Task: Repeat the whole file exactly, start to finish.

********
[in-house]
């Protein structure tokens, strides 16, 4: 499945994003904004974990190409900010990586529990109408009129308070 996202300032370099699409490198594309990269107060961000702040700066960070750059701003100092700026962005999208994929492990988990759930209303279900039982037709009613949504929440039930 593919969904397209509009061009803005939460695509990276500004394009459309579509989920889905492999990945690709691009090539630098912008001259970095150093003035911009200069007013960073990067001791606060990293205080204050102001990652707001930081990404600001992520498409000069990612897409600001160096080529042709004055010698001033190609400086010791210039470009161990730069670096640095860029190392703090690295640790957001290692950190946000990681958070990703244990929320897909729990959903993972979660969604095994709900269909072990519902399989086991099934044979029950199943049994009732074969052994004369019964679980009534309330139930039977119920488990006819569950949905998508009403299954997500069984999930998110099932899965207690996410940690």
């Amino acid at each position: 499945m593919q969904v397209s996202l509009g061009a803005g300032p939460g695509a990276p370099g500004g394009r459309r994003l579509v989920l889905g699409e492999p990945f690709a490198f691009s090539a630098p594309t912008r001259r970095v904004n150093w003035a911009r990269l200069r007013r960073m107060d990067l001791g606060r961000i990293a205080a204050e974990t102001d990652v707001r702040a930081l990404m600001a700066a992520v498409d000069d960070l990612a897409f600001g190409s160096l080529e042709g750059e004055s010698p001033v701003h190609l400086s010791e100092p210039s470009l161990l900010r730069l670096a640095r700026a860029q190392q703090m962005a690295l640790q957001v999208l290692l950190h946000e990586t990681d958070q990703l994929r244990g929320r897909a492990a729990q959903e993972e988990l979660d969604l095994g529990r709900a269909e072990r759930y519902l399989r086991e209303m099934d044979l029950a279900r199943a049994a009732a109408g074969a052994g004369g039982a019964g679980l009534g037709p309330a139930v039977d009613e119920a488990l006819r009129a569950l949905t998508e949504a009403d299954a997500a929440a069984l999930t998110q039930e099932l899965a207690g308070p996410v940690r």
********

[in-house]
């Protein structure tokens, strides 16, 4: 499945994003904004974990190409900010990586529990109408009129308070 996202300032370099699409490198594309990269107060961000702040700066960070750059701003100092700026962005999208994929492990988990759930209303279900039982037709009613949504929440039930 593919969904397209509009061009803005939460695509990276500004394009459309579509989920889905492999990945690709691009090539630098912008001259970095150093003035911009200069007013960073990067001791606060990293205080204050102001990652707001930081990404600001992520498409000069990612897409600001160096080529042709004055010698001033190609400086010791210039470009161990730069670096640095860029190392703090690295640790957001290692950190946000990681958070990703244990929320897909729990959903993972979660969604095994709900269909072990519902399989086991099934044979029950199943049994009732074969052994004369019964679980009534309330139930039977119920488990006819569950949905998508009403299954997500069984999930998110099932899965207690996410940690």
């Amino acid at each position: 499945m593919q969904v397209s996202l509009g061009a803005g300032p939460g695509a990276p370099g500004g394009r459309r994003l579509v989920l889905g699409e492999p990945f690709a490198f691009s090539a630098p594309t912008r001259r970095v904004n150093w003035a911009r990269l200069r007013r960073m107060d990067l001791g606060r961000i990293a205080a204050e974990t102001d990652v707001r702040a930081l990404m600001a700066a992520v498409d000069d960070l990612a897409f600001g190409s160096l080529e042709g750059e004055s010698p001033v701003h190609l400086s010791e100092p210039s470009l161990l900010r730069l670096a640095r700026a860029q190392q703090m962005a690295l640790q957001v999208l290692l950190h946000e990586t990681d958070q990703l994929r244990g929320r897909a492990a729990q959903e993972e988990l979660d969604l095994g529990r709900a269909e072990r759930y519902l399989r086991e209303m099934d044979l029950a279900r199943a049994a009732a109408g074969a052994g004369g039982a019964g679980l009534g037709p309330a139930v039977d009613e119920a488990l006819r009129a569950l949905t998508e949504a009403d299954a997500a929440a069984l999930t998110q039930e099932l899965a207690g308070p996410v940690r």